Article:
Pat Roberts has two words to explain the total gridlock in Congress for the last five years: Harry Reid.
The incumbent Republican Senator invoked the name so many times in the general election season's second debate between statewide candidates at the Kansas State Fair on Saturday that it became a laugh line for supporters of his opponent, Independent Greg Orman.
The season's first debate between incumbent Republican Governor Sam Brownback and Democrat challenger Paul Davis, ended five minutes before the Roberts/Orman debate began.
Some of the standing-room-only crowd of more than 3,000 left the Bentz and Young Injury Lawyers Arena after the gubernatorial debate, but those left mostly filled the 2,500 available seats in the arena.
In the debate, Orman mostly stressed his non-partisan stance and his problem solving approach. Roberts leaned heavily on his experience, his history of working for Kansas and his "backbone" in standing up to the Obama administration.
Orman, who grew up in a single parent household supported by his mother, recalled the struggles of growing up with 5 siblings and a mom who struggled to make ends meet. He talked about gratitude to public education and opportunity that allowed him to become an independent businessman who has started several companies and still owns a portfolio of businesses based mostly in northeast Kansas.
Roberts talked about the importance of Republicans taking control of the Senate so they end the gridlock that has made this Congress the least productive in American history, which he blamed on the leadership of Senate President Harry Reid, who he said has blocked Senators from voting on more than 350 bills passed by the House.
The format of the debate allowed the candidates to start with statements, answer questions that were pre-selected and make closing statements.
Waters of the U.S.
On the question of the federal Environmental Protection Agency and Army Corps of Engineers proposed rule clarifying the Clean Water Act, Roberts said he does not support the federal government taking all the waters of the U.S., including farm ponds and ditches. He said the EPA wants farm ponds to be forced to be "clean enough to swim in" and said that he has urged EPA Administrator Gina McCarthy to "back off."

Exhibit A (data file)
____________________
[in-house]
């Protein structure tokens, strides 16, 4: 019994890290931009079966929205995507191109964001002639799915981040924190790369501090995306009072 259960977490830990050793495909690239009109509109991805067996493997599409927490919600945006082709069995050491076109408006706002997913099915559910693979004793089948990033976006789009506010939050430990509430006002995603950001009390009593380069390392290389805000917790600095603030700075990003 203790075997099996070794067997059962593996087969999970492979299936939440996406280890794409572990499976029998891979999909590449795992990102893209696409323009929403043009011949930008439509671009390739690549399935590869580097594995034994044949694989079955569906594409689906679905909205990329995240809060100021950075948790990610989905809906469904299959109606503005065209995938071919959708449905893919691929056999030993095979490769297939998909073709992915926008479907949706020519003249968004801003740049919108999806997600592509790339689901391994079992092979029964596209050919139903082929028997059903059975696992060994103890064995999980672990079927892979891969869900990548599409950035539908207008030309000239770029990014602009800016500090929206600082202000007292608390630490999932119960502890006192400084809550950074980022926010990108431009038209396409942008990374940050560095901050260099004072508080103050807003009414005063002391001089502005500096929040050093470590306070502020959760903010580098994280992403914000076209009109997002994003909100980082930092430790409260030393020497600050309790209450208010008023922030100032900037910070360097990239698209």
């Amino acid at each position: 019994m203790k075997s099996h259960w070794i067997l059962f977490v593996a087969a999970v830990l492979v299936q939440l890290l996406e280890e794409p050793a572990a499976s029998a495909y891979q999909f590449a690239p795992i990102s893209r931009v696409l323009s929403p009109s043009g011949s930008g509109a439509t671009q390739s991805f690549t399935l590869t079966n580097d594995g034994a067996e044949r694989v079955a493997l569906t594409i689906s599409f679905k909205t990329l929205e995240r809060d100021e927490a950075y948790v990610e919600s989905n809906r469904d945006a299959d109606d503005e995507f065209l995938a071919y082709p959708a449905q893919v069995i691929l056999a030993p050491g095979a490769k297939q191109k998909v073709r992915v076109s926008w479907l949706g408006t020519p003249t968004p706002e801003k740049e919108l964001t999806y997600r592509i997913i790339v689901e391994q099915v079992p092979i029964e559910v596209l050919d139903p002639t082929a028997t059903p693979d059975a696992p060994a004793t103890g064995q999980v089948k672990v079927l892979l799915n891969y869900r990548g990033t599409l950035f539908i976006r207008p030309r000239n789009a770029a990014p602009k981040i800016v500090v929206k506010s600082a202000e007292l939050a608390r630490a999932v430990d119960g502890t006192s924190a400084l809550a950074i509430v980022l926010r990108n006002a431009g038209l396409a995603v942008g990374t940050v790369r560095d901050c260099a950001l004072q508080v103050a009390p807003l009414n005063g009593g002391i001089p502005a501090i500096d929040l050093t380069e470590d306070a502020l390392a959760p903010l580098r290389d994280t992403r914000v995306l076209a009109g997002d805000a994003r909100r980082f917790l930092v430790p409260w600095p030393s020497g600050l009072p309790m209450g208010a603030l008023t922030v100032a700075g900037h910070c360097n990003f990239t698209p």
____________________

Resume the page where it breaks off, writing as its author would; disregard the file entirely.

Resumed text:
He said that his impression from conversations is that McCarthy will back off, but only until after the election, then EPA will resume its push for more regulatory control.
McCarthy and other top EPA officials have repeatedly said that the intent of the rule is not to change any regulations of agricultural lands, but numerous farm groups have analyzed the rule and found multiple concerns about how it might be applied to vastly increase the control of the EPA.
Davis said he agrees with Roberts that farm ponds should not be regulated but suggested that Roberts should engage his staff in writing language that would specifically exempt farming operations and submit that to EPA, which Roberts promptly said had already been done. A bill to force that is pending he said, but Harry Reid won't let it come to a vote.
The Democrat Disappearance
One question of the debate centered on the withdrawal from the race of Democrat Chad Taylor, who pulled out on the last day to withdraw after polls showed that head-to-head Orman led Roberts in polling and that a 3-way race would be an issue.
Roberts said that in his long political career, this has been the first time he has seen the national Democratic Party working to get a Democrat off the ballot and suggested that the move was orchestrated to support Orman, who is actually a liberal and a Democrat.
Orman countered that the withdrawal came as a surprise to his campaign and his only role was leading in the polls.
"My reason for being an independent in this race is that I have tried out both parties and quite frankly been disappointed in both. I don't want to be a partisan who is tied to party lines or positions. I want to be a common sense legislator looking for way to solve problems. We need people who want to solve problems and make that their focus instead of positioning to get re-elected."
Questioned about the need for a Kansas Senator to have more than "semi-permanent" residency an issue that arose in Roberts' primary campaign against Tea Party challenger Milton Wolf, caused Roberts to demonstrate the most fire of the entire debate.
"I am a 4th generation Kansan. The job my fellow Kansans elected me to is in Washington, D.C., but my home is Dodge City," he said. "I know more about Kansas that anybody on this stage. I have been corner to corner and border to border."
Orman said that he said he doesn't think it matters where a member of Congress actually lives most of the time.
"It is not where they live, it is how they vote," he said. "And the reality is that Pat Roberts, in recent years, has taken a sharp turn to the right. He voted against the Farm Bill, against NBAF, against funding for veteran programs – all things he supported for years."